How do you talk about something that has become so painfully political in a non-political fashion? No idea, so I’m just going to rant for a bit.

This was the second year in a row where I waited with sickening dread for our new company insurance policies. If they changed our provider–a very definite possibility–I would almost certainly once again be either forced to get a new job or spend thousands of extra out-of-pocket for a plan that’s no longer tax deductible because my employer didn’t choose it.

Fortunately, they kept the same plan. Unfortunately, premiums went up and benefits dropped to the tune of about $5,000 this year. In other words, pretty much par for the course with insurance.

With our new health insurance in effect, I decided to dig through my old budgets to see if our increase is really as bad as I’m imagining. I could only find information going back to 2012, which is a little bit of a bummer for a numbers nerd like me, but it still works.

Before getting into the actual numbers, I have to note that this isn’t a complete apples to apples comparison. It is only MY portion of the premiums. I know the company is paying another portion of it, which I, unfortunately, do not have on file. This is another problem with Health Insurance in the US, but that’s a discussion for another day.

On top of that, I don’t have a good benefits comparison. But to give you an idea of the downward trend there, in 2010 Finley and Amy spent a combined 4 months in the hospital, and we paid $200. If the same thing happened today, we’d pay at least $12,000. Though, to be fair, that early plan offered insane benefits.

With that out of the way, let’s get to the good stuff: the numbers.


Year Cost/Moth Increase from Last Year Note
2012 $491 This is the first year I have tracked – full year Family Plan
2013 $509 4% Same Insurance Plan
2014 (Beg) $419 (18%) New Low Deductible Plan
2014 (End) $492 17% New job, much worse plan
2015 $579 18% Same plan as last year
2016 (Beg) $330.46 (43%) Terrible, terrible new plan
2016 (End) $696.37 210%, or 20% from 2015 New Job. Pretty decent plan.
2017 $816.60 17% Some tweaks to last year’s plan to make it worse
Summary 66% Premium Increase from 2012


A Few Highlights

Two of these past five years were particularly tumultuous for me work wise, which also screws up a good comparison. Let me give a couple explainers about what’s included above:

2014 – The company was really, really pushing these low deductible plans instead of the straight co-pay plans we had before. I decided to take it. Since I then switched jobs, I got screwed out of a few hundred dollars of deductible that I wouldn’t have paid otherwise. It wasn’t a huge amount, but it was enough to make me feel stupid. It didn’t help that the new company offered relatively terrible plans compared to what I had before.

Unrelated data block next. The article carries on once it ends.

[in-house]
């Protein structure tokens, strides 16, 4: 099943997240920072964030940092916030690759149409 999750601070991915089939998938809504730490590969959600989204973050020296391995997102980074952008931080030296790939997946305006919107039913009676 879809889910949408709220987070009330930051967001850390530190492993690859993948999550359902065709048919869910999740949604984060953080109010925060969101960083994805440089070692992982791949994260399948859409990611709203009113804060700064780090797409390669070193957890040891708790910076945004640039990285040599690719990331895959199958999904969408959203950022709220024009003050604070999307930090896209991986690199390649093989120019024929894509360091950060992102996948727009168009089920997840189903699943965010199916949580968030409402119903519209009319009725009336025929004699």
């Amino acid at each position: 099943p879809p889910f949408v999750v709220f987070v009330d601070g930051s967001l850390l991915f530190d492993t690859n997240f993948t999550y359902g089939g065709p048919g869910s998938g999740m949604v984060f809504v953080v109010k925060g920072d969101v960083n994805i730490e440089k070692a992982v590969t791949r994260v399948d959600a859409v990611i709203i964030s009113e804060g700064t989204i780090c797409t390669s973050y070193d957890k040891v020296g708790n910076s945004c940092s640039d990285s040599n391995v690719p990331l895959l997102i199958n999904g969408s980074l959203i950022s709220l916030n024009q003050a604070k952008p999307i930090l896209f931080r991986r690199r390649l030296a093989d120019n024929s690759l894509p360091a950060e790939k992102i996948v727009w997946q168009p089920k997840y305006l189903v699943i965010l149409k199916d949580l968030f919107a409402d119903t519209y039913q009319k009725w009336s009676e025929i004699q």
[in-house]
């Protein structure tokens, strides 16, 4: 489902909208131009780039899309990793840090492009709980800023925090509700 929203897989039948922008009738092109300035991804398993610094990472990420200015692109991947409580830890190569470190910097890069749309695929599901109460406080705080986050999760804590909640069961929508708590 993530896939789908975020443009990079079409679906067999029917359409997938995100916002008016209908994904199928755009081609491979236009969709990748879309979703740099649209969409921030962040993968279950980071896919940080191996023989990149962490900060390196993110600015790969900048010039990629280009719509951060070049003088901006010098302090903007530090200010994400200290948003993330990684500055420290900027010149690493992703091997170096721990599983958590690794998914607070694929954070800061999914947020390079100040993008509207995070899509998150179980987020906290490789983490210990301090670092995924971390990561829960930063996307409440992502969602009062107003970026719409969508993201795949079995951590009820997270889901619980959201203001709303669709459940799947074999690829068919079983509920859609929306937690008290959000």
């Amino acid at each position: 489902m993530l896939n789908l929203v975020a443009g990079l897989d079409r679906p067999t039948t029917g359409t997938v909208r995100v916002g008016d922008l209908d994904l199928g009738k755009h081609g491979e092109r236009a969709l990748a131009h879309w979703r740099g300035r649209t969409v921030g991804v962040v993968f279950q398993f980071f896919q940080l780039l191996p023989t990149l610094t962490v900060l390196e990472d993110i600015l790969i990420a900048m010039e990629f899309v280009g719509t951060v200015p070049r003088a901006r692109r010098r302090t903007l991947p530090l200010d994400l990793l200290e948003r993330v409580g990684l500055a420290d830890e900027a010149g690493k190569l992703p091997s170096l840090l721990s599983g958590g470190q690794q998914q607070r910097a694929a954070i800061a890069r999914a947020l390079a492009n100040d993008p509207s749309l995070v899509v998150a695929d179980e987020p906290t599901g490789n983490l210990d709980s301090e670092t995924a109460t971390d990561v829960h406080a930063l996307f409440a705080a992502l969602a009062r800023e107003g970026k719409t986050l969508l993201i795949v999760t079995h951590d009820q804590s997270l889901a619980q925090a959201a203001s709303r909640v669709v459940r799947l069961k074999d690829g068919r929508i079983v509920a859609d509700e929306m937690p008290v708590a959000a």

2016 – My company got bought out, and our new overlords introduced an insurance plan where my son’s therapy was no longer covered. It meant we would have been out-of-pocket about $20k more for the year than we originally planned.

After a month of living on the $20,000 pay cut due to benefits change, I decided that I was being really stupid and got a new job with insurance that covered the therapy. Even though I had to pay more in premiums, I came out WAY ahead.

2017 – Amy separately had United in 2016, which we paid for out-of-pocket instead of through either of our employers. When United pulled out of the individual Colorado market, Kaiser–and likely all the other CO insurance companies–raised their rates and lower their benefits. So that’s where we are now.

What This Means

This means I’m paying more now than I did before.

Seriously, this is just one data point, so nobody can extract what happened to me to mean everyone.

I can say that it sucks to pay more and get less. And paying 66% more in premiums compared to a basically 1% annual inflation rate between then and now is clearly not sustainable.

Some Thoughts on Reform

Since Health INSURANCE and Politics have become so painfully intertwined, I wanted to put in my two cents about why every option is bad going forward. This is going to be vaguely political, so if you want to jump before I rant some more, feel free.

Single Payer Plan–Premiums would be renamed taxes and then continue to either skyrocket or be paid for through lower quality care (quick economic lesson: barring efficiency improvement, you can’t change what something costs, you just end up paying for it in different ways). Gigantic insurance companies with little competition that often seem like Claim-Eating Blobs would be replaced by an even bigger government bureaucracy. Considering what our Neighbors to the North go through to get Autism treatments (why the heck do some Americans aspire to this on Health Care reform?), we would most likely being paying for my son’s therapy’s out-of-pocket while we wait three to four years for a bureaucracy to rubber stamp the care. Summary: more expensive premiums and/or worse benefits, overall more cost.

Market Based Reform–Premiums would plummet, but they would likely only cover catastrophic illness and injury. So. . .more like an actual insurance plan instead of whatever the heck it is we have now. My son’s therapies would not be covered, so we’d be paying it out-of-pocket, but maybe, just maybe, the decrease in premiums would make up for the huge additional expense. Summary: cheaper premiums, worse benefits, overall cost forecast hazy.

Another Tweak Through another Reform Bill (Most Likely Scenario)–Premiums will continue to increase, but maybe at a slightly lower rate. My son’s therapies will continue to be covered. We will all continue to complain about how crappy our health insurance system is. Summary: Carry On My Wayward Son.

Anyway. . .

Next week I’ll hopefully get back to writing something better. I just had to get this out of my system.